The world desperately needs you to lead in a way that supports human flourishing. Few do. I encourage you to create a compelling personal purpose statement and a set of beliefs/values that will guide your decision-making. A process for doing this is outlined in my book Dare to Serve. You will need this roadmap to keep your leadership on track.
Then find a quote or story that inherently motivates you to serve. For example, I have two quotes embedded in my mind as I begin each day:
“Count others as more significant than yourself.” Philippians 2:3
“Increasingly, business leaders will be the stewards of civilization.” Max Stackhouse, On Moral Business
These phrases are mantras for my work in training up servant leaders for our society and our world.
CMOs have one of the shortest tenures in the C Suite. How can servant leadership help them both contribute even more to their organizations and last longer?
The CMO job is essential to driving top-line revenue. And there are no other actions more essential to bottom-line profit. So the CMO has the challenging role of identifying what is compelling to the customer — and delivering on that in a meaningful way. For example, in the restaurant business, new product news is essential to staying in the customer’s choice set. At Popeyes, we made sure we had a sound process for finding the most compelling new product news for the customer — and the only metric that mattered was — did they come to the restaurant when we advertised the new product. A good process and firm measures of success were essential to our CMO’s nine-year track record of top-line sales growth. That’s a pretty long run for a CMO:-)
Cheryl, you and I both started our careers in brand management at Procter & Gamble, where all of the rungs on the entire leadership ladder were filled by individuals that started their careers at P&G. P&G did not import leaders from other organizations; they grew their own from entry-level to the C Suite. What advice would you give to a CEO or CMO in an organization that often imported leaders from the outside into senior roles?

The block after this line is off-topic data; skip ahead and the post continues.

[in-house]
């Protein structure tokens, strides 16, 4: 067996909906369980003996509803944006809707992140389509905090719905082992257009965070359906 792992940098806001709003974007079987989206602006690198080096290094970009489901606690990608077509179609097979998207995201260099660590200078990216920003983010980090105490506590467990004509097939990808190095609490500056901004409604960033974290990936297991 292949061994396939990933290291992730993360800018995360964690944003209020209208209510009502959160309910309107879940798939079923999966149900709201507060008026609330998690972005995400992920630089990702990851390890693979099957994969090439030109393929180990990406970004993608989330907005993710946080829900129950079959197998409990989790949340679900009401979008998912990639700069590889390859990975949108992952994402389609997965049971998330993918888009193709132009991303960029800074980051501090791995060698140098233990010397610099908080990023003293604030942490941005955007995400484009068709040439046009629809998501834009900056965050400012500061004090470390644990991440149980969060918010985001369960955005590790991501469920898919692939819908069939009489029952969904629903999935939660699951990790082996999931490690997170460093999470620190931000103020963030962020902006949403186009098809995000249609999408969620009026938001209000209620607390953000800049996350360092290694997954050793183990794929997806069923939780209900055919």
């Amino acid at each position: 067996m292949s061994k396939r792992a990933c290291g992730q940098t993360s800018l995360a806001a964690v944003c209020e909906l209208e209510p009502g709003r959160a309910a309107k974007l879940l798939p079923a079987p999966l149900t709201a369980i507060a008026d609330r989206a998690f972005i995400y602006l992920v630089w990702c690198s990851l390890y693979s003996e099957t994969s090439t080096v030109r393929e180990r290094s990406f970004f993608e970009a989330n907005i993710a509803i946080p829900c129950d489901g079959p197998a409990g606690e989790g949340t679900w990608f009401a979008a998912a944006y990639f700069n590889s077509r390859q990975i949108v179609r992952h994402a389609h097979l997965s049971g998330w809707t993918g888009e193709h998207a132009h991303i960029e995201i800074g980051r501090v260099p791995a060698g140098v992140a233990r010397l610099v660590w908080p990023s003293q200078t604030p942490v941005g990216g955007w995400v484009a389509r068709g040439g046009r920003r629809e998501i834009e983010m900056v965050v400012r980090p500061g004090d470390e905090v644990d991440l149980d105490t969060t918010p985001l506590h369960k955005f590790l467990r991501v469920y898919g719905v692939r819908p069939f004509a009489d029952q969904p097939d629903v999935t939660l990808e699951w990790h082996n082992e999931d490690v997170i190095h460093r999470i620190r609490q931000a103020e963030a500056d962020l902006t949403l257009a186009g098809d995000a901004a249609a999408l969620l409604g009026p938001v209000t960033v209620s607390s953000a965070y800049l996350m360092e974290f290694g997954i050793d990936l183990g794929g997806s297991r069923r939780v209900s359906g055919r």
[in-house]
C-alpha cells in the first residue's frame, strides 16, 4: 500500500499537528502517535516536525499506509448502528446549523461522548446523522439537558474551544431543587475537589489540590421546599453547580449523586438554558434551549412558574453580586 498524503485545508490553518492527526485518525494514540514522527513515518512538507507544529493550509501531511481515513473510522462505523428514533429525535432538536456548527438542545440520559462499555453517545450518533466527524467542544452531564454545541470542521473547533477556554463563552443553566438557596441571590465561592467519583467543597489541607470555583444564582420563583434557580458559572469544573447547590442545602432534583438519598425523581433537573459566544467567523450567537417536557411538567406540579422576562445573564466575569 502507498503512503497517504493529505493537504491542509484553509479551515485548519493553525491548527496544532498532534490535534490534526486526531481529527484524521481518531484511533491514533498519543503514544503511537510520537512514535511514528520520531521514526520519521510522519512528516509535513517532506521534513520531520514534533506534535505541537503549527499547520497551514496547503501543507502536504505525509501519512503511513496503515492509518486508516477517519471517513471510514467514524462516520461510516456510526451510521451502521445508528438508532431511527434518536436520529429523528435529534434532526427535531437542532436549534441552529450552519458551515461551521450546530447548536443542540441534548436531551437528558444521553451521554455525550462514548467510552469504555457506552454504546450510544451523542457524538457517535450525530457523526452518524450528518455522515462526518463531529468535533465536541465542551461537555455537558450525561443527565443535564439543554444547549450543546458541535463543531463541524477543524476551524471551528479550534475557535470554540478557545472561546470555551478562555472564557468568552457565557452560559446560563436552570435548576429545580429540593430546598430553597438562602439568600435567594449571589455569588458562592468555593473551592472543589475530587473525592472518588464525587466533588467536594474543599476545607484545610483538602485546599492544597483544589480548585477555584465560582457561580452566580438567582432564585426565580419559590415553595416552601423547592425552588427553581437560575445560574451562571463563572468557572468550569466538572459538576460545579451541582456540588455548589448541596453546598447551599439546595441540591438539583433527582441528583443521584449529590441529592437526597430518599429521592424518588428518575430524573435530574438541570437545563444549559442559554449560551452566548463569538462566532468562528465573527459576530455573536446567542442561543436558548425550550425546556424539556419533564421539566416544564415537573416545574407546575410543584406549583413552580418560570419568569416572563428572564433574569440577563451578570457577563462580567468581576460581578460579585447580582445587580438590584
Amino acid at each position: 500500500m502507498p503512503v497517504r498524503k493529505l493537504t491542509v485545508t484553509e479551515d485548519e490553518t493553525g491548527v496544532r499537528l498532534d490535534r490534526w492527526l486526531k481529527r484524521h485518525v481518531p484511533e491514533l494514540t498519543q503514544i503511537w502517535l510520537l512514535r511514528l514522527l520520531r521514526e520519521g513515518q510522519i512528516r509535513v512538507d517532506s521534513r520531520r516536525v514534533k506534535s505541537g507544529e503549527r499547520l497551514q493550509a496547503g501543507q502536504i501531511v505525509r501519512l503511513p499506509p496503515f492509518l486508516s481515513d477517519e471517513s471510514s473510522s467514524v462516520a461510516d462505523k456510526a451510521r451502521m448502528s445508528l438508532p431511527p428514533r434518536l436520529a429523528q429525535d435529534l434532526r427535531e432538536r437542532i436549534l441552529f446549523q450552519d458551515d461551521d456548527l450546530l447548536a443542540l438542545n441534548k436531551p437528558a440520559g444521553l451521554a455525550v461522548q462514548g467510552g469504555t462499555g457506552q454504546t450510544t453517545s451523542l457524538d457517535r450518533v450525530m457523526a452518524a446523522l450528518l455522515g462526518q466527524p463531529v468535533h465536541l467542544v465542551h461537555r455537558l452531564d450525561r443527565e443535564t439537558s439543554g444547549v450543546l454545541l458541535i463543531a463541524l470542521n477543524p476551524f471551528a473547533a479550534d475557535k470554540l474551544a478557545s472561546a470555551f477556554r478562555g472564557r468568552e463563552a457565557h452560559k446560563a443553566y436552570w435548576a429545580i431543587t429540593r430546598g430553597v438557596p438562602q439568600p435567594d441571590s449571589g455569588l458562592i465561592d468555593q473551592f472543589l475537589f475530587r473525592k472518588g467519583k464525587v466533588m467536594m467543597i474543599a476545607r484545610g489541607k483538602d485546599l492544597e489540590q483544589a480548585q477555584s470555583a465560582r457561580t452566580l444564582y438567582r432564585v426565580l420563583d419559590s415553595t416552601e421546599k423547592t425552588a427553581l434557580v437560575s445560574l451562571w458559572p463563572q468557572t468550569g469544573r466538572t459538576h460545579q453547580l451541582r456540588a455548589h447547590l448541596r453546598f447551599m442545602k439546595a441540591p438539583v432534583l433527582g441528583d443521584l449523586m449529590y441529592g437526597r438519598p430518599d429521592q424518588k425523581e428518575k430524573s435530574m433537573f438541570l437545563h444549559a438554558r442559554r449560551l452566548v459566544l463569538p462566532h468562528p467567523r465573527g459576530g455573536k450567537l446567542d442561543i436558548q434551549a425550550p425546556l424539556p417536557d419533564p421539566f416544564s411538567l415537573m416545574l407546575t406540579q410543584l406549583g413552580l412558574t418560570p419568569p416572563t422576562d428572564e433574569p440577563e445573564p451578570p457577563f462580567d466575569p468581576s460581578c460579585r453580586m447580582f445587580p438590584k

Over my career, I came to see the benefits of both internal promotes and external hires. I see them as complementary. I think internal promotion is the healthiest way to build a deep pipeline of capable leaders who know the business and the culture of the organization. But selectively, it is healthy to put external hires in the mix with new skill sets and experiences that challenge the status quo. Without this injection of fresh thinking and experiences, a pure internal promotion strategy can lead to insular thinking and stagnation. I don’t think there is an ideal ratio — but when you need a step-change in capability or innovation — it might be the right time for an outside hire, who also shares your values/culture.
You’ve had leadership roles in a variety of very different companies like P&G, Nabisco, Domino’s, KFC, Popeyes, and others. What did you learn about servant leadership from having served in companies with such different cultures?
I learned that servant leadership didn’t exist in most large corporations. Most of them had some nice words on a plaque about purpose and principles — but very few leaders lived them in daily actions. So my primary learning was — what not to do if you want people to thrive and perform. I kept detailed journals so that I would not forget these important lessons.
For example, many corporations have two values that are anti-servant leadership:
1) “every man for himself” competition
2) public flogging when results don’t occur
The first is diametrically opposed to a culture that is united in common purpose over self-interest. The second trashes the importance of human dignity. Avoid them both at all costs if you want to lead a thriving, high-performance organization.
What are the key differences between bringing a servant-leadership philosophy to life if you were a Brand Manager or a CMO?
Servant leadership can occur at any level in an organization. Many people ask me — does the CEO have to believe in servant leadership for you to be a servant leader. Absolutely not. Don’t wait for that to happen. You can create a servant leadership environment for your small team — and lead them to thriving and high performance. Be the role model your CEO needs to see.